Not unlike Eternal Darkness, the game starts to become strange and actively works against the player when sanity is low. Monsters appear then disappear, doors move around, the players flashlight becomes unreliable and even text based options can turn from “help the stranger” to “KILL MYSELF” in an instant as they slowly lose their grip on reality.
Also I think it’s worth mentioning that there is a very convenient and handy spell book and notebook that assist greatly in solving the mystery of the game. The spell book is used for keeping learned spells as well as the banishment ritual, and the notebook stores clues about the invading god, as well as providing a helpful table where players can make notes of certain god’s associated rune, color, intention and affiliation. It’s a very useful thing to have in a game like this, and given the random nature of the game, falls to the player to remember key information about each god in order to save a lot of time in gathering useless information about the gods.
There is a bit of a level-up system that works around a sort of “Dark Souls” logic. Every time the player dies, they gain a bit of experience. Upon leveling up, they are rewarded with “birth stars” that they can assign to constellations that are randomly generated at the start of each game. These constellations give minor buffs that range from increased health and sanity, to increased research that yields more concise clues.
While The Consuming Shadow does a lack a bit in the graphics department, looking very much like it was made in MS Paint. The Consuming Shadow certainly could’ve done well with a bit of polish, but what it lacks in looks, it makes up for it ten-fold by its atmosphere and its commitment to the survival-horror genre. Everything about this game feels foreboding and dominating, and you never quite feel safe. The environments are dark and you never know what’s lurking in the shadows as your flashlight only illuminates a small radius ahead of you. While it’s no P.T, there were a few moments where I felt genuine dread entering a dungeon, and even a few where some particularly gruesome-looking monsters gave me a bit of a fright in that “what the hell is that” kind of way.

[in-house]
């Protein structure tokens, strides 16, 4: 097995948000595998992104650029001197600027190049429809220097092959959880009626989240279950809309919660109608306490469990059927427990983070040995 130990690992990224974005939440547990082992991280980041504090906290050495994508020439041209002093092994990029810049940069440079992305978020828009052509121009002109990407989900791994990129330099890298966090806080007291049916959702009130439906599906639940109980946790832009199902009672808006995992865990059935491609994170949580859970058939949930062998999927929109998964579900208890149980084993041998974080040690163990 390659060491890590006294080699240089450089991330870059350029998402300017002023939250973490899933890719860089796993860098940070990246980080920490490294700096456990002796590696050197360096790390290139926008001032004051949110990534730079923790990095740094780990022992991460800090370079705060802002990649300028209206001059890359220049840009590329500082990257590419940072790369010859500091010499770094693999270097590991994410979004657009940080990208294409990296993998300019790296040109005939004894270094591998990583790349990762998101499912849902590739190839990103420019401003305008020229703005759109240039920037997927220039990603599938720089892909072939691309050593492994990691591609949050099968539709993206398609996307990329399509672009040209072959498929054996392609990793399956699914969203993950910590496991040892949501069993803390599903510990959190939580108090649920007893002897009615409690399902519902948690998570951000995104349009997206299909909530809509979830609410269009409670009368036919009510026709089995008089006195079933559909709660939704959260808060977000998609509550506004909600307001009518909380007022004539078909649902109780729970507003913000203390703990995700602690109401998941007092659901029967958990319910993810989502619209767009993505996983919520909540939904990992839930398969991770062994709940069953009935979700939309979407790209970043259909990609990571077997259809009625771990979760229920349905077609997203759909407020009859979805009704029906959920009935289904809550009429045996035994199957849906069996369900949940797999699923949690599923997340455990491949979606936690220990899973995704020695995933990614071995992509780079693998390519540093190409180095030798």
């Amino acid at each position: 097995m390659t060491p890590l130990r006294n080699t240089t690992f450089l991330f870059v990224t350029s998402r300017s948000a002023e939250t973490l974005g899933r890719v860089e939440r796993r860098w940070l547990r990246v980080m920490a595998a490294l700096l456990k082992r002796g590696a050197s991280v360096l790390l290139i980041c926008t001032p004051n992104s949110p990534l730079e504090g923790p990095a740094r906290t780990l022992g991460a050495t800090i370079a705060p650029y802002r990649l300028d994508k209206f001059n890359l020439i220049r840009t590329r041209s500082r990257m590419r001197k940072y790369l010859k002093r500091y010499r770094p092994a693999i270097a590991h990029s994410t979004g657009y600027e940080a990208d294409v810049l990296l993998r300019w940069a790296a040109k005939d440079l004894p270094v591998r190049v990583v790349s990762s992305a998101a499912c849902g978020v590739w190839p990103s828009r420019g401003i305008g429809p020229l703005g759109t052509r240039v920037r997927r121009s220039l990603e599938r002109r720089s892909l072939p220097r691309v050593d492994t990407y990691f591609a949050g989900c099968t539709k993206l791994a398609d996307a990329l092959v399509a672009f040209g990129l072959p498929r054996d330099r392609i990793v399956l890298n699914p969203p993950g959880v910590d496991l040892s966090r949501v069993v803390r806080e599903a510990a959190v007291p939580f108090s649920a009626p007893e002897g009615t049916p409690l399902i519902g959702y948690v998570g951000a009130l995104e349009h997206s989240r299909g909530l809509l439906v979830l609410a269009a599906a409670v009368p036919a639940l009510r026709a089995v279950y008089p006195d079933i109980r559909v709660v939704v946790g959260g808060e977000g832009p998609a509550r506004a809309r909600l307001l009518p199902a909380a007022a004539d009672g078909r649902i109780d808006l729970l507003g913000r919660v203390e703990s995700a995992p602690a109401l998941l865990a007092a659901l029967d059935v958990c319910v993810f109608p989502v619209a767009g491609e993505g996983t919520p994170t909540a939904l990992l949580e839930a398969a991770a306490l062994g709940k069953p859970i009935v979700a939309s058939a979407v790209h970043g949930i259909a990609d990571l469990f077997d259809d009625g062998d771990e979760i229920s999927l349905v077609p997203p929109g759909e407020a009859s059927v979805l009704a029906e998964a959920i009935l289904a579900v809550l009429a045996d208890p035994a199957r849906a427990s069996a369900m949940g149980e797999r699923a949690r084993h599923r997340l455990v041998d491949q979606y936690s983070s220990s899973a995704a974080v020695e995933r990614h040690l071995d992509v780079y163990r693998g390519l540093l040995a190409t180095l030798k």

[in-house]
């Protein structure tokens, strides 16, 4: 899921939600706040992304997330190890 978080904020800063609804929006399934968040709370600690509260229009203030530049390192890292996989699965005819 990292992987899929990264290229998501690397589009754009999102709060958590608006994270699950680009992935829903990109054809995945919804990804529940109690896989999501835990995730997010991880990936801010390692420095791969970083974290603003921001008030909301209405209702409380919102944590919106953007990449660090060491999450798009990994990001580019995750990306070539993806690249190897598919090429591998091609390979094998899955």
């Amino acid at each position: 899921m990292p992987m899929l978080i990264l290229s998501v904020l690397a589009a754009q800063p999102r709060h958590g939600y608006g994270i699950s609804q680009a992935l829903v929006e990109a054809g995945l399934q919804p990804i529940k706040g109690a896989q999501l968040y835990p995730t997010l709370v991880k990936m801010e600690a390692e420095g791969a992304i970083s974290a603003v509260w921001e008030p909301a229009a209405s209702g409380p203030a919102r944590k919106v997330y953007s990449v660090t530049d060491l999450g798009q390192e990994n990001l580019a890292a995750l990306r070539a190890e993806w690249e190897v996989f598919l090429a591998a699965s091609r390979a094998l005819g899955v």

Even the driving segments have nice touches as day turns to night and the interior of the car becomes almost pitch black, or the way the roads seem to wind around giving the sense of progression. Even the way everything is silhouetted adds a nice layer of mystery to the monster designs and makes the things lurking in the dark scarier since you can’t get a good look at them.
The music in The Consuming Shadow is simple and eerie. It’s very reminiscent of old “Resident Evil” games with very off-putting piano tunes and simple, yet strange ambiance. The monsters all make pretty creepy sounds, and it’s helped that they’re all pretty quiet, adding to the overall tension. Not unlike “Resident Evil” when key objects come into view, they’re backed up by creepy piano keys adding to the feeling that even simple things like key objects offer no comfort to the player.
The Consuming Shadow is an excellent game, and one of the more refreshing horror experiences I’ve played in a while. It’s simple in design, has an engaging mystery and its overall feeling of tension and dread is better than most triple-A horror games that have come out recently. If you’re a lover of horror games, or even just a fan of Yahtzee, I’d say it’s definitely worth a play.